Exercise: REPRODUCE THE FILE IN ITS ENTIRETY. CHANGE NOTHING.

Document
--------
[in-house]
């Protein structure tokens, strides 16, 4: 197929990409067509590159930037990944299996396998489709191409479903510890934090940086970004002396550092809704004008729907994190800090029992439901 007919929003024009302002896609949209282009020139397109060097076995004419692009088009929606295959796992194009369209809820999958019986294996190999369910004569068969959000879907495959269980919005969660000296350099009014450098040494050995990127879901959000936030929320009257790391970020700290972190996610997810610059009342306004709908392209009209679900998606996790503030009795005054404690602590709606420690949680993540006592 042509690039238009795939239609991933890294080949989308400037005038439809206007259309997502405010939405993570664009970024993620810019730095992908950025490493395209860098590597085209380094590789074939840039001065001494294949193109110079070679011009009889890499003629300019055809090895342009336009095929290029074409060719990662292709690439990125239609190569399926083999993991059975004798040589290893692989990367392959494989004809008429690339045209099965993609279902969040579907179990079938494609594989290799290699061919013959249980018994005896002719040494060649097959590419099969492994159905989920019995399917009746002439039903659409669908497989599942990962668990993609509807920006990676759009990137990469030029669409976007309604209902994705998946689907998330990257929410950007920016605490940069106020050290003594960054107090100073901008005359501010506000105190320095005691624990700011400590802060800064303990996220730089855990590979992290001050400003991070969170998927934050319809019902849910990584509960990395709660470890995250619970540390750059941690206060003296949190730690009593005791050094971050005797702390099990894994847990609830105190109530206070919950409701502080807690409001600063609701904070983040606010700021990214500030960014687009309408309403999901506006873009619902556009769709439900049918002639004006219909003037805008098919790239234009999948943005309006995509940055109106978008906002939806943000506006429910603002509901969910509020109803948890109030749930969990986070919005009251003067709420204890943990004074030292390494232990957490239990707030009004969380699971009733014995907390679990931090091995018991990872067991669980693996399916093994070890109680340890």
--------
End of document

[in-house]
């Protein structure tokens, strides 16, 4: 197929990409067509590159930037990944299996396998489709191409479903510890934090940086970004002396550092809704004008729907994190800090029992439901 007919929003024009302002896609949209282009020139397109060097076995004419692009088009929606295959796992194009369209809820999958019986294996190999369910004569068969959000879907495959269980919005969660000296350099009014450098040494050995990127879901959000936030929320009257790391970020700290972190996610997810610059009342306004709908392209009209679900998606996790503030009795005054404690602590709606420690949680993540006592 042509690039238009795939239609991933890294080949989308400037005038439809206007259309997502405010939405993570664009970024993620810019730095992908950025490493395209860098590597085209380094590789074939840039001065001494294949193109110079070679011009009889890499003629300019055809090895342009336009095929290029074409060719990662292709690439990125239609190569399926083999993991059975004798040589290893692989990367392959494989004809008429690339045209099965993609279902969040579907179990079938494609594989290799290699061919013959249980018994005896002719040494060649097959590419099969492994159905989920019995399917009746002439039903659409669908497989599942990962668990993609509807920006990676759009990137990469030029669409976007309604209902994705998946689907998330990257929410950007920016605490940069106020050290003594960054107090100073901008005359501010506000105190320095005691624990700011400590802060800064303990996220730089855990590979992290001050400003991070969170998927934050319809019902849910990584509960990395709660470890995250619970540390750059941690206060003296949190730690009593005791050094971050005797702390099990894994847990609830105190109530206070919950409701502080807690409001600063609701904070983040606010700021990214500030960014687009309408309403999901506006873009619902556009769709439900049918002639004006219909003037805008098919790239234009999948943005309006995509940055109106978008906002939806943000506006429910603002509901969910509020109803948890109030749930969990986070919005009251003067709420204890943990004074030292390494232990957490239990707030009004969380699971009733014995907390679990931090091995018991990872067991669980693996399916093994070890109680340890």